Index Investor Corner

Swedroe: The Best Approach To ‘Value’

By
Larry Swedroe
January 06, 2014
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Sifting through the variety of ways to access value stocks.

It’s well documented in the academic research on stock returns that value stocks have outperformed growth stocks. And we see the higher returns to value stocks in almost all countries. And not only has value outperformed growth, but the persistence of its outperformance has been greater than the persistence of stocks outperforming bonds.

When implementing a value strategy, many different metrics can be used. Among the most common are price-to-earnings, price-to-sales, price-to-book value, price-to-dividends and price-to-cash flow. All the various approaches produce results showing that value stocks have had higher returns than growth stocks. And the various measures produce similar results, with the weakest results coming from the use of the dividend-to-price ratio.

Given the similarity in results, the price-to-book ratio has been used the most because book value is more stable over time than the other metrics. That helps keep portfolio turnover down, which in turn keeps trading costs down and tax efficiency higher.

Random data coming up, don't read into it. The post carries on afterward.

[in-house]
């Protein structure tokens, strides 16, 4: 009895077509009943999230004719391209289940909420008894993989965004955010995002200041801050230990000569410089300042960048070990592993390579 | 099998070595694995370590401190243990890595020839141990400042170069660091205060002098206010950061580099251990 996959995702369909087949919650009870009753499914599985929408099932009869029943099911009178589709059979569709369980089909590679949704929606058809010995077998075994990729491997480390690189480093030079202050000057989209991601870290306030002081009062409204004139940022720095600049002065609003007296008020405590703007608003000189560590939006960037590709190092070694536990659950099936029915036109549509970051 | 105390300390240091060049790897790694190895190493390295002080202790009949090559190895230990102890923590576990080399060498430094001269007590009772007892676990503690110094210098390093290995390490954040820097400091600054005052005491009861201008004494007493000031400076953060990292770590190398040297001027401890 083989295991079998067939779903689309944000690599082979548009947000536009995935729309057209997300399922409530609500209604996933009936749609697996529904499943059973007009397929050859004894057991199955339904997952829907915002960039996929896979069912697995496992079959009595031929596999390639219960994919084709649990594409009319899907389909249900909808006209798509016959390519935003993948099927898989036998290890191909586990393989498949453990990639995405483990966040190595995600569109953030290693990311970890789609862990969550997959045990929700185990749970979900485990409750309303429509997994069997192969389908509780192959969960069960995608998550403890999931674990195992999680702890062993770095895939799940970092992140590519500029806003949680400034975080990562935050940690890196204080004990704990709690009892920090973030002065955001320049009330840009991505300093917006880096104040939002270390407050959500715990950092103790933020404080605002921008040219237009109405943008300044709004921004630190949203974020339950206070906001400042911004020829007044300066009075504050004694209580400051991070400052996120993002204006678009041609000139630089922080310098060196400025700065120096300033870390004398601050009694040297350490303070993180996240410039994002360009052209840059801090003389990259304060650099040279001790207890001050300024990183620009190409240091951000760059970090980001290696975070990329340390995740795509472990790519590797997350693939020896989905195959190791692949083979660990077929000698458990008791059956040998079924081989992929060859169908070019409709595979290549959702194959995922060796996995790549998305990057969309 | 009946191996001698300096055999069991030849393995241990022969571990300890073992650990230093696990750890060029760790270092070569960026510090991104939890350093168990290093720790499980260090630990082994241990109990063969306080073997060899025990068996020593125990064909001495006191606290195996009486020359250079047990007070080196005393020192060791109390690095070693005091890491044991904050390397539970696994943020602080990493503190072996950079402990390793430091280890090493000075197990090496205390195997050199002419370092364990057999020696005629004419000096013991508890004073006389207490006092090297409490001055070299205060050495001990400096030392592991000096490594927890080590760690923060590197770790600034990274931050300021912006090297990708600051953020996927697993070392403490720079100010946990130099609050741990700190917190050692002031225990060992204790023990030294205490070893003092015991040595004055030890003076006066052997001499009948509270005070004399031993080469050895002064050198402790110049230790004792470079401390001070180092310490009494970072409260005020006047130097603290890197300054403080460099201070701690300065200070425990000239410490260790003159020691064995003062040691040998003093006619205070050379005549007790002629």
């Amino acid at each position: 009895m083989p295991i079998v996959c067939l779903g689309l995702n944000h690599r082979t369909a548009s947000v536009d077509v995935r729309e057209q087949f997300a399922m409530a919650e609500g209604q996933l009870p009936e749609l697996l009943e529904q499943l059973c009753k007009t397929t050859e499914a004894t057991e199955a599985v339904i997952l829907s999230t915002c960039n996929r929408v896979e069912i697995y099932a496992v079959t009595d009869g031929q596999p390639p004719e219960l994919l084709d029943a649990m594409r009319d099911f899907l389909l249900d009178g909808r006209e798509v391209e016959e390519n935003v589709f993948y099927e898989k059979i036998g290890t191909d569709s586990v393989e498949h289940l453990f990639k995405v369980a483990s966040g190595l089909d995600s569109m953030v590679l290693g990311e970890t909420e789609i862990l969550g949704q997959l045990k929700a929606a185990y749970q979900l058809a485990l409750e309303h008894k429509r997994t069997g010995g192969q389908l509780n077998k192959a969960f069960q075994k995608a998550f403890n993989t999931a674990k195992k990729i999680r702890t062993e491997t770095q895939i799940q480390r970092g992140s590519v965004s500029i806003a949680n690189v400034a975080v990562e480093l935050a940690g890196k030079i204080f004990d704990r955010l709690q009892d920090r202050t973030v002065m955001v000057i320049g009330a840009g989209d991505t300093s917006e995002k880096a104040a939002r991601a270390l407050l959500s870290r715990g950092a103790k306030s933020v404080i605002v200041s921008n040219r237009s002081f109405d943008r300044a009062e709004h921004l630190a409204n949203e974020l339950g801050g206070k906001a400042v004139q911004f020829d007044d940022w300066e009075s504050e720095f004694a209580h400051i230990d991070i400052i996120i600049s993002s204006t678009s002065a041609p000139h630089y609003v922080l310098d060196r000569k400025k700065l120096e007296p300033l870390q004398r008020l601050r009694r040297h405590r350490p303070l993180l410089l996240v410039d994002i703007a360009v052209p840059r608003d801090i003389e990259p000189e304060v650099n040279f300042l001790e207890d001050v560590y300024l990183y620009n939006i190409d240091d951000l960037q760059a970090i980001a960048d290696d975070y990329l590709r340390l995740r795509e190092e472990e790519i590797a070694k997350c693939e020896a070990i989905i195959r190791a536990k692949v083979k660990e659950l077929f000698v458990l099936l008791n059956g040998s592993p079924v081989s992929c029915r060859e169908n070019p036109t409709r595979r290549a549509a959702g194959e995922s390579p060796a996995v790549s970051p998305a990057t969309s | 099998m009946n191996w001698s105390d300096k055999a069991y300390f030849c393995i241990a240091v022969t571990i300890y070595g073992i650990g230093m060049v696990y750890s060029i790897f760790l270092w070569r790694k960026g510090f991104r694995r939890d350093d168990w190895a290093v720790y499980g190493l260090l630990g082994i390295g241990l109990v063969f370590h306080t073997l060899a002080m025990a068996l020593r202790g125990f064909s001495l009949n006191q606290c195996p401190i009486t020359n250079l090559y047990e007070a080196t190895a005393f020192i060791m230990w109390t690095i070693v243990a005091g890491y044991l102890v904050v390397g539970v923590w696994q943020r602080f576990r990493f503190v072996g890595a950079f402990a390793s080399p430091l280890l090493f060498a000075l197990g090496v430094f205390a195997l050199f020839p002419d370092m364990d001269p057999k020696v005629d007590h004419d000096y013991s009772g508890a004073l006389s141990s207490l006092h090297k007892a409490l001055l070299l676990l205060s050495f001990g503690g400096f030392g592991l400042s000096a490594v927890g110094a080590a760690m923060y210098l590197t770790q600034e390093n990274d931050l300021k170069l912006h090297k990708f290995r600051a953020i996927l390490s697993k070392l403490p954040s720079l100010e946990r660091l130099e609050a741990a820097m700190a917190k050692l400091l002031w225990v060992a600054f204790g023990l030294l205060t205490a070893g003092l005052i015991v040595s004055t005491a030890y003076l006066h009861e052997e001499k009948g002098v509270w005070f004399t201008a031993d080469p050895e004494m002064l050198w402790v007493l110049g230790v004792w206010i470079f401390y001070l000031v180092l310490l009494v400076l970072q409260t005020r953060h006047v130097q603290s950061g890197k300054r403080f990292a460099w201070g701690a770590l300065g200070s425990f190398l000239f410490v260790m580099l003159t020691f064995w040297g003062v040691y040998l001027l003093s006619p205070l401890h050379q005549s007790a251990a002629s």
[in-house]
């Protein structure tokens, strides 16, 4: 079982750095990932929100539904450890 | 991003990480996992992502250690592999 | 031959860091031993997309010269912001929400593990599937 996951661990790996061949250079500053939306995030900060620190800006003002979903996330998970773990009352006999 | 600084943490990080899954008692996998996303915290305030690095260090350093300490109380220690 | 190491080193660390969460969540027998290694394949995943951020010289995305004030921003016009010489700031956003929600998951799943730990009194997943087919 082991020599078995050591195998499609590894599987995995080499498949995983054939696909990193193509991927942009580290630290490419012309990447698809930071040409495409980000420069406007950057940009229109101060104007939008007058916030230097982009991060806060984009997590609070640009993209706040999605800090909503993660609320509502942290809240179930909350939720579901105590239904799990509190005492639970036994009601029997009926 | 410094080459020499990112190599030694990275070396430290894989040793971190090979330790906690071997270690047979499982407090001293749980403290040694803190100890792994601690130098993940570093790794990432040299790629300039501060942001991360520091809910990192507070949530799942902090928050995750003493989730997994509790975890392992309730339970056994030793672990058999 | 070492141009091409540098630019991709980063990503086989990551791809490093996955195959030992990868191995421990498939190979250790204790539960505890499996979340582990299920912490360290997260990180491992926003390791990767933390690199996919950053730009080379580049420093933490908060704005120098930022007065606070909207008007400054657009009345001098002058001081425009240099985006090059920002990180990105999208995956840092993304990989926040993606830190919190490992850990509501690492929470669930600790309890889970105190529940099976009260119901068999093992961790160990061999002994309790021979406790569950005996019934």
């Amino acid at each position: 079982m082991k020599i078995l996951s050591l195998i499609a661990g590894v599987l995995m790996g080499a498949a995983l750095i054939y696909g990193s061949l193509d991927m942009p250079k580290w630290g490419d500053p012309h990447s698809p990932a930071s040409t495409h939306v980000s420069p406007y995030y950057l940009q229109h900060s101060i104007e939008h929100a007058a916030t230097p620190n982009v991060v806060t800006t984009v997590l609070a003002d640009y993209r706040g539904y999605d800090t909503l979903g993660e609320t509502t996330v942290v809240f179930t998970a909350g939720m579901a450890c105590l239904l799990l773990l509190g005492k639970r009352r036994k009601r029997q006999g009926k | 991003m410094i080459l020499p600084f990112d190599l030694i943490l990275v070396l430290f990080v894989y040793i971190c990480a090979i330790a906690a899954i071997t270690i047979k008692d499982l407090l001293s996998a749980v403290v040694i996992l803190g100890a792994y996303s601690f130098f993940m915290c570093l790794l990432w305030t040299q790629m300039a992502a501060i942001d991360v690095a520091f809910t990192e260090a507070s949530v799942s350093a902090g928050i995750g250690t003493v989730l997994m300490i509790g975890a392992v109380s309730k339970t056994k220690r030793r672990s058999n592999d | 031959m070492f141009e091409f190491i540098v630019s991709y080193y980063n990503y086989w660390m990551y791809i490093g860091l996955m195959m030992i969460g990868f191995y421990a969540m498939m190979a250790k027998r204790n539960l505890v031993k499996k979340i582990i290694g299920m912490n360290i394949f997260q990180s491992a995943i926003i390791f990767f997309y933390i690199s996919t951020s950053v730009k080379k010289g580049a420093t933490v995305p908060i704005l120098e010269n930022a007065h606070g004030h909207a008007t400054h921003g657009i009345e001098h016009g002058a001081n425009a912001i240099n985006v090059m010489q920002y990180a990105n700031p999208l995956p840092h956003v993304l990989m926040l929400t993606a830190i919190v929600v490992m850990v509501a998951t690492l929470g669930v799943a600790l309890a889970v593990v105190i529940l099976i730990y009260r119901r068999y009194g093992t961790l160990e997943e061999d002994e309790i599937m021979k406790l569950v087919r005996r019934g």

Recently, some passively managed funds have moved away from the single-screen metric, as their research indicates that using multiple screens produces better results. Bridgeway and Vericimetry are two examples of fund families that have adopted this approach. In addition, the funds based on the RAFI indexes also use multiple screens (sales, earnings, dividends and book value).

In other words, the search for the best metric to use when implementing a value strategy continues.

To help us out, let’s look at what the authors of the 2012 study “Analyzing Valuation Measures: A Performance Horse-Race Over the Past 40 Years,” found. They covered the 40-year period 1971-2010 examined the returns to a variety of value metrics:

  • Earnings to Market Capitalization (E/M)
  • Earnings before interest and taxes and depreciation and amortization to total enterprise value (EBITDA/TEV). (Total enterprise value is defined as market capitalization + short-term debt + long-term debt + preferred stock value – cash and short-term investments.)
  • Free cash flow to total enterprise value (FCF/TEV)
  • Gross profits to total enterprise value (GP/TEV)
  • Book to market (B/M)
  • Forward earnings estimates to market capitalization (FE/M)

Following is a brief summary of their findings:

 

 

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